In the bipartisan, bicameral letter, the lawmakers pointed out that Chinese nationals (some with potential ties to the Chinese Communist Party), are operating marijuana farms across the country and even potentially engaging in human and drug trafficking in conjunction with these operations. The lawmakers asked the Department of Justice for a briefing on the topic by the end of the month and posed several specific questions for the agency.
In mid-January, the Congressional Research Service (CRS) released a new report titled “Legal Consequences of Rescheduling Marijuana” that primarily focused on “Legal Consequences If Marijuana Moved to Schedule III” and considerations for Congress. CRS works for members of Congress and their committees and staff on a confidential, nonpartisan basis and is highly regarded here in Washington, D.C.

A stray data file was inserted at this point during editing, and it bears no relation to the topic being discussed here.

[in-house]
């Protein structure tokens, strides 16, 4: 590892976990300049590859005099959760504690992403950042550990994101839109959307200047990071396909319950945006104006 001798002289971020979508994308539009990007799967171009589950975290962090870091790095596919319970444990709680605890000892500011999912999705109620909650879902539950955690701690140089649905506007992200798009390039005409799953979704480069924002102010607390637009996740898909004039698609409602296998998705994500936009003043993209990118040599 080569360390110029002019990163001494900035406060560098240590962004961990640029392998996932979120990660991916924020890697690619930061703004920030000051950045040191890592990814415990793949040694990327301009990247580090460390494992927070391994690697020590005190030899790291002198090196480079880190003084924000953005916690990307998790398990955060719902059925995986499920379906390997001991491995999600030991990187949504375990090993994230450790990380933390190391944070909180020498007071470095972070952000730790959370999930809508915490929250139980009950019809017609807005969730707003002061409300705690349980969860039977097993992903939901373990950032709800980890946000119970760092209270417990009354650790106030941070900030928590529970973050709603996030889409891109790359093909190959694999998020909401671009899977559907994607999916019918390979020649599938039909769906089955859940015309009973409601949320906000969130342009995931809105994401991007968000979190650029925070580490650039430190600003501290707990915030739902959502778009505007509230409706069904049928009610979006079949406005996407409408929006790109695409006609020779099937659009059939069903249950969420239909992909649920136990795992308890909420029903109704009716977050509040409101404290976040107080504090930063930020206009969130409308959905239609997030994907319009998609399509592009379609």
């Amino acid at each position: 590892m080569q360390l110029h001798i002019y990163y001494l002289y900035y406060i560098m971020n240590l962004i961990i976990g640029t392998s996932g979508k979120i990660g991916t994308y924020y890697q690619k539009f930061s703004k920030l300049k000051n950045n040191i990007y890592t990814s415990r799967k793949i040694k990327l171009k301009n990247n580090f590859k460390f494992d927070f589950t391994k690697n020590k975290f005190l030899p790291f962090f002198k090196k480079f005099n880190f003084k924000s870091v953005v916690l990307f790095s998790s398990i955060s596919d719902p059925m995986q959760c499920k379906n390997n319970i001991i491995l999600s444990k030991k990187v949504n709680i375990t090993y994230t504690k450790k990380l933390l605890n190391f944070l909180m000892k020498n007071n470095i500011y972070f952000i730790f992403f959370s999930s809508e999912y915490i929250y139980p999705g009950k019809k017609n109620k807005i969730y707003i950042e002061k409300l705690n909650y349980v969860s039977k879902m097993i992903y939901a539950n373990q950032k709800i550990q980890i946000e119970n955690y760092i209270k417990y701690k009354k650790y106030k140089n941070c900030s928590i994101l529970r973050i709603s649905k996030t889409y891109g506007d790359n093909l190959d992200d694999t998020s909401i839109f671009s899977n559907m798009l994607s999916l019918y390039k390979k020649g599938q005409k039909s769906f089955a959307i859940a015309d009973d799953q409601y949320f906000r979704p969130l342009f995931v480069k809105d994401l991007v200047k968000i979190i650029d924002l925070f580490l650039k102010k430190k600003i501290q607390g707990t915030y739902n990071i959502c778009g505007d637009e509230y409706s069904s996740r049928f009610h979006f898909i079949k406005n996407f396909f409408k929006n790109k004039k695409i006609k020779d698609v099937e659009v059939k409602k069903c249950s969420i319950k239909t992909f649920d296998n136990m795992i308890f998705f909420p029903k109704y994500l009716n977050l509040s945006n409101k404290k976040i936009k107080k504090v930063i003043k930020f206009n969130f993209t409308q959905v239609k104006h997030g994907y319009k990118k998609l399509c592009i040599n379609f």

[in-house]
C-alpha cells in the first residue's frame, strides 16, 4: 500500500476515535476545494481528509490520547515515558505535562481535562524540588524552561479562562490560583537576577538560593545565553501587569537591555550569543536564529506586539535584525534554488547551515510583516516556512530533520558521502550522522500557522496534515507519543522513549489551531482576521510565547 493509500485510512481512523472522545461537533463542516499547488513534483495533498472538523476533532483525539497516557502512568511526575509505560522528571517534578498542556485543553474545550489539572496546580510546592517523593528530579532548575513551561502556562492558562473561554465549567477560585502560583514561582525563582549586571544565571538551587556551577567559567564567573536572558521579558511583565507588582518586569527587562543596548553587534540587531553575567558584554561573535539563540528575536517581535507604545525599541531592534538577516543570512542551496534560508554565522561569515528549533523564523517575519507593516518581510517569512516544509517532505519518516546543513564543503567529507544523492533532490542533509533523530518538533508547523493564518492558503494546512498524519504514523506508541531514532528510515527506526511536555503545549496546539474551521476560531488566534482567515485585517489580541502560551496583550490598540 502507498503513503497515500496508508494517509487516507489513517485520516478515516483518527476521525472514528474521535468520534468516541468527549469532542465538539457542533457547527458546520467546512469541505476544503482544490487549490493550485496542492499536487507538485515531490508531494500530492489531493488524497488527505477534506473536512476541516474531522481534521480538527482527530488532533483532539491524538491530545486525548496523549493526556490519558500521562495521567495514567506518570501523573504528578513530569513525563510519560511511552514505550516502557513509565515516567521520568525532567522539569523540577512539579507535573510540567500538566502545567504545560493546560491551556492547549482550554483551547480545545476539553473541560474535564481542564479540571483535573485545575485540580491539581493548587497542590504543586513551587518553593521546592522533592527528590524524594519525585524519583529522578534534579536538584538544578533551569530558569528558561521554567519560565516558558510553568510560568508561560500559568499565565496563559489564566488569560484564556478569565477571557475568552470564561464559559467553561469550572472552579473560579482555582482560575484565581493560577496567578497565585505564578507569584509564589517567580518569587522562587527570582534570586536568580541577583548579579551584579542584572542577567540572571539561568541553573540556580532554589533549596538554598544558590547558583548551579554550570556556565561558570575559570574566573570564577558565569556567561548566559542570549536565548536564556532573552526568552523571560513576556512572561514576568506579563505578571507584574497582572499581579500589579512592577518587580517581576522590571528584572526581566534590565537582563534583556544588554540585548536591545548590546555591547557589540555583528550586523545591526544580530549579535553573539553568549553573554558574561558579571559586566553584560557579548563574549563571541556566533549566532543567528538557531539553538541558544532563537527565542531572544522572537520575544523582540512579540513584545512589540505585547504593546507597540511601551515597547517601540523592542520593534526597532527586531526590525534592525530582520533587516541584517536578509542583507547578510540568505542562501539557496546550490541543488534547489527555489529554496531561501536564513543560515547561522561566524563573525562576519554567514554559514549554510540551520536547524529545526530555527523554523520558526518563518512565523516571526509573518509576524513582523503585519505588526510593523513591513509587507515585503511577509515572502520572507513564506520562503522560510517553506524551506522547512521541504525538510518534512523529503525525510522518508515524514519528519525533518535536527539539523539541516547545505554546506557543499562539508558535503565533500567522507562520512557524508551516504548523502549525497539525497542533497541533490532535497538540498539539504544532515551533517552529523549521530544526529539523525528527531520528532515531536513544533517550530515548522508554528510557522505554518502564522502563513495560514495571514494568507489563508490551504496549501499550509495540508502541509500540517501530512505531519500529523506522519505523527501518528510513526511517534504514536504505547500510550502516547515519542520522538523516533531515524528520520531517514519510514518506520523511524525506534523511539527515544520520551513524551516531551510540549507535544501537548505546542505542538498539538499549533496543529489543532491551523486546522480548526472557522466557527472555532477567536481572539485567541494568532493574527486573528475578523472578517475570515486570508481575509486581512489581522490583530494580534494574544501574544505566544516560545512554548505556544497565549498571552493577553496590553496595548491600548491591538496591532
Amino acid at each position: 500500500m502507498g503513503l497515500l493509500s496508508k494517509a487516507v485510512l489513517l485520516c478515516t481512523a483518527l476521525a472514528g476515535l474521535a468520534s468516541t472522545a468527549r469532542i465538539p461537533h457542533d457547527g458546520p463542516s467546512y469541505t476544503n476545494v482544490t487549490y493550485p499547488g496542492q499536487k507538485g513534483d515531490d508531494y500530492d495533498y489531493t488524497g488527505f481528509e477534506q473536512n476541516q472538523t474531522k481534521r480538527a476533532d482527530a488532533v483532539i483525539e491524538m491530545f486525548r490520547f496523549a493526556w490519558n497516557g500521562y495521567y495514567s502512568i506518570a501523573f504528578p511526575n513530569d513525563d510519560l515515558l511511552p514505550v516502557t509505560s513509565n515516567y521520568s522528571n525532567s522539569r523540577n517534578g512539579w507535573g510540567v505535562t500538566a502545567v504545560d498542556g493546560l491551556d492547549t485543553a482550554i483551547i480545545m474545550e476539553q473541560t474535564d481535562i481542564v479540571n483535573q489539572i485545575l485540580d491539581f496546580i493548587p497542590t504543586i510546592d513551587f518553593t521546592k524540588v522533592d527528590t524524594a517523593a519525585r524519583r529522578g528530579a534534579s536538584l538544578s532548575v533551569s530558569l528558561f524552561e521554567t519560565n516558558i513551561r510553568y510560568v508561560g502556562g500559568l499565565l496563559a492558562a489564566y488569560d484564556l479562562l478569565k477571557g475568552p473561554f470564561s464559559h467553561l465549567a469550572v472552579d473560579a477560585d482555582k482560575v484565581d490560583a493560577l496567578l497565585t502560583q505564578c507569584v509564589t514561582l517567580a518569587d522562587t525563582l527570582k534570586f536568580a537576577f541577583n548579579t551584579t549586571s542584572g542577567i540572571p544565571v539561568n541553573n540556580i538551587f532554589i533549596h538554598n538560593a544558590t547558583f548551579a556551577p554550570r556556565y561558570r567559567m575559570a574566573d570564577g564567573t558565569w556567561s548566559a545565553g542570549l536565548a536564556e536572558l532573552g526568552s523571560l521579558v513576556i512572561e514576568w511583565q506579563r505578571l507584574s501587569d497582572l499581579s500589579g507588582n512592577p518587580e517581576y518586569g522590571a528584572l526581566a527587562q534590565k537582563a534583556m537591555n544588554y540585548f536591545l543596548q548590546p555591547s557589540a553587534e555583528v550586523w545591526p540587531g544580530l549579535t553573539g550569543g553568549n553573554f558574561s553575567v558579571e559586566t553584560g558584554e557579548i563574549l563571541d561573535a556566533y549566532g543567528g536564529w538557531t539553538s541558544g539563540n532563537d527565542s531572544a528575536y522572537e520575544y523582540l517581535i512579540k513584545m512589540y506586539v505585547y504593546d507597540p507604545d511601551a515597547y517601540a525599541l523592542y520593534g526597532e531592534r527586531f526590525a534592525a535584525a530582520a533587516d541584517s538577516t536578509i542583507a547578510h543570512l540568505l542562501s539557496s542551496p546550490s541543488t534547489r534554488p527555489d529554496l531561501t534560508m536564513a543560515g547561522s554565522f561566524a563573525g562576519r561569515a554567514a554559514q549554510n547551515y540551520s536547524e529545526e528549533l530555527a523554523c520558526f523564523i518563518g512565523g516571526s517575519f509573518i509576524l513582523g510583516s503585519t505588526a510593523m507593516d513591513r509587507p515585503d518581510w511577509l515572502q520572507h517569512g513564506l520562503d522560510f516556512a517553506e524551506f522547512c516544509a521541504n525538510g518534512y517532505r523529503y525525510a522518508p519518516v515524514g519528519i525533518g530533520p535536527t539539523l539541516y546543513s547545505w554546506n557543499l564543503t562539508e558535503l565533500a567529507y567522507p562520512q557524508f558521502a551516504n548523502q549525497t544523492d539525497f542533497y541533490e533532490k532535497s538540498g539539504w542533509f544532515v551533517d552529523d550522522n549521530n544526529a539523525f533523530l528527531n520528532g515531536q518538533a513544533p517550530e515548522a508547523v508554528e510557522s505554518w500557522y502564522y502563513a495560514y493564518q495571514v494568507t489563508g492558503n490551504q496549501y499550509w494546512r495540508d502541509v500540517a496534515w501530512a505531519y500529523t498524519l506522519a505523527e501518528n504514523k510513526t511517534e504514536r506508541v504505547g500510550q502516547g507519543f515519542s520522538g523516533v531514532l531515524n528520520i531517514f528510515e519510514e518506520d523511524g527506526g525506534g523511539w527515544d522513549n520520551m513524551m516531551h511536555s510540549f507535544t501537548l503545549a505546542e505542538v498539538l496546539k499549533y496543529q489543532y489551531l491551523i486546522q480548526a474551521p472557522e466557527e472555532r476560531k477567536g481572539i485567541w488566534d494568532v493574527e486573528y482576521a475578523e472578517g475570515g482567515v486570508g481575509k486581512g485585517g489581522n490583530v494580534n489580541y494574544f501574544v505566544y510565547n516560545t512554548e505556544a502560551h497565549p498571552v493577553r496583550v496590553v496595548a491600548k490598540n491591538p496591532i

In 2022, the Biden Administration announced that it would ask the Secretary of Health and Human Services (HHS) and the Attorney General to initiate the administrative process to review how marijuana is scheduled under federal law.
As a result, in August 2023, news broke that the Department of Health and Human Services (HHS) recommended to the Drug Enforcement Administration (DEA) that cannabis be rescheduled and placed in Schedule III, meaning that it has moderate to low abuse potential, a currently accepted medical use, and a low potential for psychological dependence. Since then, the DEA has been conducting their review of where marijuana should be placed in the Controlled Substances Act, which will then be followed by a public comment period.